Cozad businessman Rex German was a man on a mission, intent on establishing a meaningful, lasting memorial for a hometown war hero and boyhood idol.
Capt. Robert Laier was a “fine fella and good student” who yearned to fly. His dream came true in 1945, only to be cut short in a dog fight somewhere over North Korea.
Cozad’s native son was a fighter pilot in the Korean War. He was flying as wingman on June 19, 1951, when his F-86A Sabre engaged two Soviet MiG-15s. Laier’s jet was hit and went down.
Laier initially was listed as missing in action, then declared dead in February 1954.
His grieving parents, Bernice and Paul, would eventually donate a lot they owned in town to the Robert Henri Museum with one request: They wanted to place a memorial stone there for their son.
Steve Wolff with the Dawson County Historical Society and Museum in nearby Lexington brought attention to Laier’s story and the marker in an article in the society’s March 2020 newsletter.
German was inspired to honor Laier’s memory by beautifying the lot and erecting a “more fitting” marker for the corner on the 200 block of East 10th Street.
“It’s pathetic,” German said in April of the unremarkable spot across the street from Cozad Veterans Memorial Park. “It’s going to look alive. We’re going to add to it so that people understand who he was and why we should commemorate him.”
After two years of planning, a public dedication is set for Tuesday — two days after the fallen pilot’s May 2 birthday.
The 10 a.m. program will feature the presenting of the colors by the Cozad Honor Guard, patriotic music by the local high school band and a 20-by-30-foot American flag on loan from Perkins Restaurant, suspended between two boom trucks.
The keynote address will be from retired Army Lt. Col. Scott Schmidt of Cozad, who served in Afghanistan. The title of his talk is “Korea: The Forgotten War.”
“The Korean War was very unpopular,” German said. “There was a lot of ugliness written about it. But that war put the first crack in the Berlin Wall because it stopped the advance of communism in Korea.’”
German has a personal tie to the monument and the dedication. He and Robert — Bob to his family and friends — grew up about half a mile from each other and went to the same country school. They were also related — Bob’s mom and German’s mom were cousins.
“Robert was seven years older than me and five years older than my brother, Roger. We interacted a great deal,” German said. “I always admired him. He never picked on us as tag-alongs.”
He attended the University of Nebraska and South Dakota State University at Brookings, and later joined the U.S. Navy Reserve before transferring to the Air Force. He served in Korea with the 336th Fighter Squadron, 4th Fighter Interceptor Group.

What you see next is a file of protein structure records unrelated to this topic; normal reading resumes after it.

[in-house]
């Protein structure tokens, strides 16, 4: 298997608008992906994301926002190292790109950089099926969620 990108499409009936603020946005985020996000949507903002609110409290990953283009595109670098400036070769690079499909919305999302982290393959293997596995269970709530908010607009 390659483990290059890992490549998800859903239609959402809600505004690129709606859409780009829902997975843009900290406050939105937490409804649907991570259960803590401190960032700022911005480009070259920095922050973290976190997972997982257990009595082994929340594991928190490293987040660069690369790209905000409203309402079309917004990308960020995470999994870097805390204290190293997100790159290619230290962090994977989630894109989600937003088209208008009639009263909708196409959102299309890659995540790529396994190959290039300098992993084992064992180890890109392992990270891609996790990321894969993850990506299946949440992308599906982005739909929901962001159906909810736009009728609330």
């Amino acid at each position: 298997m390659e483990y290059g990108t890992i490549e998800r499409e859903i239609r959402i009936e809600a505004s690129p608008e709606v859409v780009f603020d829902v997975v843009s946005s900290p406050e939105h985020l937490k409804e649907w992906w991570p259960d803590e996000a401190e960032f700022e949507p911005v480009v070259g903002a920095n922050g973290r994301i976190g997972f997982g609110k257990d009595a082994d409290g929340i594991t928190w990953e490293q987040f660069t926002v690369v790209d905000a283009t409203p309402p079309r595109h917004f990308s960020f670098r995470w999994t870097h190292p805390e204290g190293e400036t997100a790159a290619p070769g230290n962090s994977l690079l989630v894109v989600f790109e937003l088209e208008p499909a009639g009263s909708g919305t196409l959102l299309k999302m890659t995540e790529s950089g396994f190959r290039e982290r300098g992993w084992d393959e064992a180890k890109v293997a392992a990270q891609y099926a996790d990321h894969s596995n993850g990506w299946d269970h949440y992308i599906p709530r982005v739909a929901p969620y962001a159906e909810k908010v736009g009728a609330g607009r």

He and his cousin Roger German served in Korea at the same time.
“Roger was a Marine in the foxholes and Robert was in the airplanes flying overhead,” German said. “At one time they actually met up at a base camp. That would have been the last time a blood relative would have seen Bob.”
Robert married in 1949. His wife, Nancy, was due with their first child as the aviator’s tour of duty was winding down in 1951.
“They told him he either could go home for the birth and come back for one or two flights, or he could fly one or two more missions in Korea and not have to come back,” German said. “He chose to stay and was shot down on one of those missions.”
A son, Richard, was born three days later.
Nancy Laier would remarry in 1954.
“All I know about my father is what people in Nebraska have told me through the years,” Richard Laier said by phone from his home in Miami, Florida.
He’ll be in Cozad for Tuesday’s festivities.
“This is going to be quite a family reunion for us,” he said.
“One thing is clear to me about Bob. He always wanted to fly,” Richard said.
Research into U.S., Korean and Russian military records and accounts of the dog fight have brought closure for the son who would grow up to call another man “dad.”
“His plane was strafed by a Russian MiG and sent into a steep dive at 10,000 feet,” Richard said. “It had long been my contention that he was dead before the plane hit the ground or killed upon impact.”
Tuesday, Richard Laier will be wearing his father’s military-issue neck scarf when he unveils the monument.
Designed by Steve Wolff of the historical society, the monument features a 15-by-15-inch image of Laier in a flight jacket by his F-86.
“I’m quite excited about this,” German said of Tuesday’s dedication. “This is for Robert and all those who gave the ultimate sacrifice in America’s wars.”
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